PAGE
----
Do standardized tests lead to a more vibrant society?

Here is one of my questions, which some people might consider heretical to even ask.  Is there any correlation between high scores on standardized tests and thriving societies?

Here’s the reason I ask.  In 1983, the Department of Education issued a report titled A Nation at Risk.  The report began with these two sentences: 

Our Nation is at risk. Our once unchallenged preeminence in commerce, industry, science, and technological innovation is being overtaken by competitors throughout the world.

It’s 24 years later.  First graders in 1983 are now 30 years old and many have first graders of their own.  Our progress on standardized test scores has been nominal at best.  You would think that America would have had to close up shop if we’ve gone so long with so little progress on standardized tests.

Yet, our standard of living, by almost any conceivable measure, is better than it was in 1983.  Our economy has run circles around Europe and Japan.  Unemployment in some European countries has been double the U.S.’s for at leat a decade.  Japan’s economy has been in the doldrums beginning in the early 1990s and through the first part of this decade.

The United States is recognized as the world leader in creativity and innovation – the engines that drive the new economy.

Asian students continue to beat the pants off American students on standardized tests.  Yet, Asian leaders are trying to figure out how to instill a sense of creativity into students.  They know that’s where the future of commerce lies.  Consider this, from Daniel Pink’s book, A Whole New Mind.

Japan, which rose from the ashes of World War II thanks to its intense emphasis on L-Directed (analytic) Thinking, is now reconsidering the source of its national strength.  Although Japanese students lead the world in math and science scores, many in Japan suspect that the nation’s unrelenting focus on schoolbook academics might be an outdated approach.  So the country is remaking it vaunted education system to foster greater creativity, artistry, and play.

I believe in high expectations and high standards for students.  I believe that many of our students need to be more fully engaged, inspired and challenged.  I believe that many of our schools are falling short of their potential.  I think it is more than reasonable to expect accountability from teachers and schools.  And, I’ve had personal experience with a school that has been less than accountable.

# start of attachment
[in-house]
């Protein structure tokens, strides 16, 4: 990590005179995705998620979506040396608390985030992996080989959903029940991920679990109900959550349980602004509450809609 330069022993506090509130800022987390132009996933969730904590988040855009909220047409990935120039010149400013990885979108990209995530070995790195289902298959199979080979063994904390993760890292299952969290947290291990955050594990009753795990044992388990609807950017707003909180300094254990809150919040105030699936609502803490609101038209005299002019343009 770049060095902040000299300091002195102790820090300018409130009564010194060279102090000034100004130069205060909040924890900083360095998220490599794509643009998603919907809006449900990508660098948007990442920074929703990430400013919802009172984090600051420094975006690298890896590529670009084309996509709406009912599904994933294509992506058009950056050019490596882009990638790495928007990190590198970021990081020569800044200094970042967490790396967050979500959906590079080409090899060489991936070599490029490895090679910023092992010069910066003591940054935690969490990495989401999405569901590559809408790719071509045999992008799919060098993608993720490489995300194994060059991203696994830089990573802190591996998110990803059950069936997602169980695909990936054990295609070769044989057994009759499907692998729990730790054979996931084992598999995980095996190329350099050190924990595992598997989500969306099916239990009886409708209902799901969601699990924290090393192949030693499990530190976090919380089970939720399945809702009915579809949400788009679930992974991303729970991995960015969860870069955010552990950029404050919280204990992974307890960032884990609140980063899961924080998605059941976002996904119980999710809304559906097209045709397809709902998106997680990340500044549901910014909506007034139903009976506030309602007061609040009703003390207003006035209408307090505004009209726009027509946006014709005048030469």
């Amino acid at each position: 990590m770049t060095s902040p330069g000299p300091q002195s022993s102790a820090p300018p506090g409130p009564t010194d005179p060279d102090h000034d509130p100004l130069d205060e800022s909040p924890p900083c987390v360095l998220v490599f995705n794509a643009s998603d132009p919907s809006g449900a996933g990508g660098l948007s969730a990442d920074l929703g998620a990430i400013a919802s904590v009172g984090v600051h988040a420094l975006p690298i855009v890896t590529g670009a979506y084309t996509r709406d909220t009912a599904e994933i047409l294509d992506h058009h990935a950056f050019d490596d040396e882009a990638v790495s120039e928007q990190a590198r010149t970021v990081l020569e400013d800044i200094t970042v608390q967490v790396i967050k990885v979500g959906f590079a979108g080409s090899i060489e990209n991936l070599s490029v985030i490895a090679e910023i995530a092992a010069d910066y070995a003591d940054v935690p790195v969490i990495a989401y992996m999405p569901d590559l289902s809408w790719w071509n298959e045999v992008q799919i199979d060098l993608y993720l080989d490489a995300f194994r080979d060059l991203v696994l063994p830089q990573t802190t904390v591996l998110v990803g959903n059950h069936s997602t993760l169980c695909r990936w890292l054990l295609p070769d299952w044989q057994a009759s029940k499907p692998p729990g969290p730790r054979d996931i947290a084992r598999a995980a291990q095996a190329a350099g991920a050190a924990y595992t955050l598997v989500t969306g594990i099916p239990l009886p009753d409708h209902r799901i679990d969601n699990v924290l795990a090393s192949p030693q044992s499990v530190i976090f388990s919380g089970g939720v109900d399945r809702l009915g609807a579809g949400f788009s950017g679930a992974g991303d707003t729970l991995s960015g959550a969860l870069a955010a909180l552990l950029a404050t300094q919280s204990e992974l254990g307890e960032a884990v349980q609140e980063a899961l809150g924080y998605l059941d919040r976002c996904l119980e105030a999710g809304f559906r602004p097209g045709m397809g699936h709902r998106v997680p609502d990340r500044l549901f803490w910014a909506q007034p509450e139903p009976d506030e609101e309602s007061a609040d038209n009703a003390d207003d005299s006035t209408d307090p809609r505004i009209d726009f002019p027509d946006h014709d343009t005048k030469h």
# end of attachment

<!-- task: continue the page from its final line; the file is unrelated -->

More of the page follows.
I heed the warnings of businessmen and scholars with far more international experience than my own when they say we need to pay attention to what is happening in Asia and India.

My question is simply this:  How do standardized tests, as they are used now, serve our purposes?  Will all this standardized testing help shape the society for which we aspire?

What do you think?

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3 Responses to “Do standardized tests lead to a more vibrant society?”

  1. Brad Jolly Says:

    This is a familiar refrain from people who support the government public school monopoly in the face of overwhelming evidence of its incompetence. In some ways, we are better off than in 1983; in other ways, we are much worse off. The dollar has tanked against most other foreign currencies; our national debt has skyrocketed, and a lot of good jobs have left the country.
    Standardized tests are fundamentally good things, as they allow people to make comparisons.
    The pathetic progress on standardized test scores is simply redundant proof that the public schools are ineffective, and that’s why the establishment hates them so.
    Blaming standardized testing for lousy schools would be like blaming my bathroom scale for the fact that I am overweight.

  2. John Creighton Says:

    The New Commission for the American Workforce recently issued a report titled, Tough Choices and Tough Times. Their report suggests that many of the standards we use are outdated; they do not reflect skills needed for the new economy.
    How might we need to update our standards?

  3. John Creighton Says:

    The New Commission for the American Workforce recently issued a report titled, Tough Choices and Tough Times. Their report suggests that many of the standards we use are outdated; they do not reflect skills needed for the new economy.
    How might we need to update our standards?

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